Cyberattack on Iranian company reveals military deal with Russia

Cyberattack on Iranian firm exposes $1.9 billion military deal with Russia involving UAVs, raising concerns about sanctions evasion and potential Wagner Group involvement.

A cyberattack by a group identified as PRANA has allegedly revealed a significant military agreement between Iran and Russia, centered around the transfer of Iranian-made Shahed-model unmanned aerial vehicles (UAVs). This breach, targeting the servers of Sahara Thunder, a shell company operated by Iran’s Revolutionary Guards, has shed light on details exceeding 10 gigabytes, potentially impacting regional security and raising concerns about sanctions evasion.

Sahara Thunder, disguised as a heavy industry company, serves as the procurement arm for Iran’s Ministry of Defense and facilitates oil sales, circumventing US-imposed embargoes. PRANA claims to have accessed sensitive intelligence, including technological data on Shahed UAVs, transportation methods utilizing Russia’s Alabuga Special Economic Zone, and extensive economic information regarding the company’s structure and operational cover.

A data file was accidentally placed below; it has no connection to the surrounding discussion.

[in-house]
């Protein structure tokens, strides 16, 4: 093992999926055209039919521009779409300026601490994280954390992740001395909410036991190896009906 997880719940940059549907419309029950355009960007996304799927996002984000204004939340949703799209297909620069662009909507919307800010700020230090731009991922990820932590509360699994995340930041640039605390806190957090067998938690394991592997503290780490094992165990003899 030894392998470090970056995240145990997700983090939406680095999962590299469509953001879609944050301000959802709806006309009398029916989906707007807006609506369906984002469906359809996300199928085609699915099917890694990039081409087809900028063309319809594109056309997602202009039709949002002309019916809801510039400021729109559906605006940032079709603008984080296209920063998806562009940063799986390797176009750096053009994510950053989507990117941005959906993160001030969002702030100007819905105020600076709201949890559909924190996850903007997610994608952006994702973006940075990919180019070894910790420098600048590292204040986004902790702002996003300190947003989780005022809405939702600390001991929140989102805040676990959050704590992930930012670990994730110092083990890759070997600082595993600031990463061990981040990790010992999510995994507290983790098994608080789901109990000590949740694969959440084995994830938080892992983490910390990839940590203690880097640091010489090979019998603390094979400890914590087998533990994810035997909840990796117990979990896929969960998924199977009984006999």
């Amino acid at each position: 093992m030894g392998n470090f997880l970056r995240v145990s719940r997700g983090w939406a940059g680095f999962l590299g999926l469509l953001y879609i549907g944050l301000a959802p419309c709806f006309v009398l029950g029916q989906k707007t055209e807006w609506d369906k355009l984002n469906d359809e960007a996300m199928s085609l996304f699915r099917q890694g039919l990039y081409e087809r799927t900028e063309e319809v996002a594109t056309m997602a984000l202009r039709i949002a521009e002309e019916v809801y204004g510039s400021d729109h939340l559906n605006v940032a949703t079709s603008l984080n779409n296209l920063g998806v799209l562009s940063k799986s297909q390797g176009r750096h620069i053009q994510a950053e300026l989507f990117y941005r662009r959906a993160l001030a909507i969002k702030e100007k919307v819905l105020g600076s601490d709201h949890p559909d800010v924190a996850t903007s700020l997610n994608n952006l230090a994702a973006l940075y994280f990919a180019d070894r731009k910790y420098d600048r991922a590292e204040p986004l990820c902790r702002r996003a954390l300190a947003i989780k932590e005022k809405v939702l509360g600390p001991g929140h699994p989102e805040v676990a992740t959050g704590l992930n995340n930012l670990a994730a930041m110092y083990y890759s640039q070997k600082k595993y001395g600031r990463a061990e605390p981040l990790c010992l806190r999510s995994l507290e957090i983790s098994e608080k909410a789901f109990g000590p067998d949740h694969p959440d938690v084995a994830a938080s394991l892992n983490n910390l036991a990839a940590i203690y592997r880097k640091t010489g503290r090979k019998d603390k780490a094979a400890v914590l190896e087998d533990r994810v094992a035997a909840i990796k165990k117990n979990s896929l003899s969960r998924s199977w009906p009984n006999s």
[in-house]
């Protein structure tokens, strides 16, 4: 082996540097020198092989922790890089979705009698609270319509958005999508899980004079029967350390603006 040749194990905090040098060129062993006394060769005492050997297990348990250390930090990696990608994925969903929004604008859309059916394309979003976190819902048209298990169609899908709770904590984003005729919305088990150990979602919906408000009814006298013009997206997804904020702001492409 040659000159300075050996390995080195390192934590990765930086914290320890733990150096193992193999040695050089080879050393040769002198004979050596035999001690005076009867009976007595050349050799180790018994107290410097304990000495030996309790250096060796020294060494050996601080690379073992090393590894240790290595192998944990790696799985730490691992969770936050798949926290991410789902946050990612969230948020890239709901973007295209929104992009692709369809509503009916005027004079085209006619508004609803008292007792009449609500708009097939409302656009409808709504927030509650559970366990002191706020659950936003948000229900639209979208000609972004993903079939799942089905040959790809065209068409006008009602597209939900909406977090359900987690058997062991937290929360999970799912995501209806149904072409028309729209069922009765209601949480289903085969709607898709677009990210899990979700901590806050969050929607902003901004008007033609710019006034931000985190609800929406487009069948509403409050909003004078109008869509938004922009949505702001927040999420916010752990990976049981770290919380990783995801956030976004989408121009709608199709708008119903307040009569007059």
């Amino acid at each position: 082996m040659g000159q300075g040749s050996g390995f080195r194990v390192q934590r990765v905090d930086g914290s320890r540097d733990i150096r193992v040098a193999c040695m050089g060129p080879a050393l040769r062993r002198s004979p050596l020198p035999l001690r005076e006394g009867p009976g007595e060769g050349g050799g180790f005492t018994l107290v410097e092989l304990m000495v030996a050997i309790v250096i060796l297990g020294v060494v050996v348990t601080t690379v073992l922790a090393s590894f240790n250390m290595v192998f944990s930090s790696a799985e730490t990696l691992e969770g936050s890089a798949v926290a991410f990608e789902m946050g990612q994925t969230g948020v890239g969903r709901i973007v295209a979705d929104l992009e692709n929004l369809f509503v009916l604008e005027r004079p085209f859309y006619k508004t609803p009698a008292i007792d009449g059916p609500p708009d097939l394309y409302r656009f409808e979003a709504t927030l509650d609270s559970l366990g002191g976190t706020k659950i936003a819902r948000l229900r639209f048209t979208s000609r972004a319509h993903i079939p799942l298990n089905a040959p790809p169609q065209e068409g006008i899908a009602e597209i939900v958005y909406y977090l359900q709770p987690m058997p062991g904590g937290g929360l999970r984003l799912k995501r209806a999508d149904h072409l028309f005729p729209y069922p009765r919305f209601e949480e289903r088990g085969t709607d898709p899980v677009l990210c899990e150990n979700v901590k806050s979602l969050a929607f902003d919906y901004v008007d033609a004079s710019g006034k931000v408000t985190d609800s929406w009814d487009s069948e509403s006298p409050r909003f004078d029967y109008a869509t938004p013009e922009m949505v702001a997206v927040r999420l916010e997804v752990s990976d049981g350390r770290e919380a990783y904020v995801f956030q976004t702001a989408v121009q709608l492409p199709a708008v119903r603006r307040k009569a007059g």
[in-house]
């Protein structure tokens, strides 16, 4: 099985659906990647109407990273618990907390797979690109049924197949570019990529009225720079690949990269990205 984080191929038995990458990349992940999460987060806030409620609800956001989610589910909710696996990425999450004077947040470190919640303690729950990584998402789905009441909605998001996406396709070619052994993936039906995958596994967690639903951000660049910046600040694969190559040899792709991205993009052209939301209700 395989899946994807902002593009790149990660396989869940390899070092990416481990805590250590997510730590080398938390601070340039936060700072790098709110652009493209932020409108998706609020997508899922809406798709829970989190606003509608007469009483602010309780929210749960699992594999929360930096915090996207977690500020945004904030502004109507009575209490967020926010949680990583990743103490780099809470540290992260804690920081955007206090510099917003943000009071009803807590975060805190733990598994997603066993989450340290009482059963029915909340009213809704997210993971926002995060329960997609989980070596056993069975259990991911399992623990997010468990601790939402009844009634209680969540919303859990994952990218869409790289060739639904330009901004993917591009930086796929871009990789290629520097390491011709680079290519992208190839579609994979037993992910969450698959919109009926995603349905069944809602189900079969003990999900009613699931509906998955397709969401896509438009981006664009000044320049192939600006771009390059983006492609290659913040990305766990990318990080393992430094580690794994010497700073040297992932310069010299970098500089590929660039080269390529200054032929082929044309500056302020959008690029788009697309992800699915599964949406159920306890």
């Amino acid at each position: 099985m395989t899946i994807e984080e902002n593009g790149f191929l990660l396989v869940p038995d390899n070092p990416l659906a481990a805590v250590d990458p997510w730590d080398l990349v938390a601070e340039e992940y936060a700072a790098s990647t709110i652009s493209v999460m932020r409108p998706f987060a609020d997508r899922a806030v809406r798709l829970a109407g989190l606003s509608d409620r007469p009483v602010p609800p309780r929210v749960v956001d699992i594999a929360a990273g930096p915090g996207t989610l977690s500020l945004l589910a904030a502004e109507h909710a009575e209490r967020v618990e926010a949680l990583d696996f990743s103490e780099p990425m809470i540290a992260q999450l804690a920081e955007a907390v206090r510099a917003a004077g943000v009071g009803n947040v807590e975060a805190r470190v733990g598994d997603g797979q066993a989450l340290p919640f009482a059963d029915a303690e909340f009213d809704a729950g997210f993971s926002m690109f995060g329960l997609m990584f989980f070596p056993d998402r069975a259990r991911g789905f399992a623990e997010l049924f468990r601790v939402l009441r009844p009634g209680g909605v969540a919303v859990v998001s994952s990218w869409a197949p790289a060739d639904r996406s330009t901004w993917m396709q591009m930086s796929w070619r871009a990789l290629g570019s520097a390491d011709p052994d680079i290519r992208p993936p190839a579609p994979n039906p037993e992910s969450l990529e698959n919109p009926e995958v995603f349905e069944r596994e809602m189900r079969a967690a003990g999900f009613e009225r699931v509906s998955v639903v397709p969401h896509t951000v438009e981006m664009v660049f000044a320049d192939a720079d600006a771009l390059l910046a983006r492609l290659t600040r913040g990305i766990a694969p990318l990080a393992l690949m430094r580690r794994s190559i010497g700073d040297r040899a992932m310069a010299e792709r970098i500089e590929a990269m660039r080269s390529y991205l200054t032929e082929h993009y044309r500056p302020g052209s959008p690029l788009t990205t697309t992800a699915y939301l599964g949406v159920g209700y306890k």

The most striking revelation pertains to a 2022 deal involving the transfer of a production line and the license to manufacture 6,000 Shahed UAVs over two and a half years for $1.75 billion. Negotiations reportedly lowered the per-unit price from $375,000 to $290,000 for the bulk purchase. Further, data suggests the sale of Shehad 136 models to Russia in 2023 for $48,800 apiece, amounting to roughly $165 million, including production line upgrades and knowledge transfer.

Interestingly, a portion of the Russian payment allegedly involved 2,070 kilograms of gold, valued at nearly $135 million, potentially originating from Africa, where the Wagner Group, a Russian paramilitary organization, operates in gold and mineral extraction. Companies based in the United Arab Emirates are said to have facilitated the financial transactions between the two countries.

Beyond the data theft, PRANA reportedly wiped clean the Iranian company’s email servers, further emphasizing the severity of the attack. While the group’s motivations and true identity remain shrouded in secrecy, the exposed information carries considerable weight.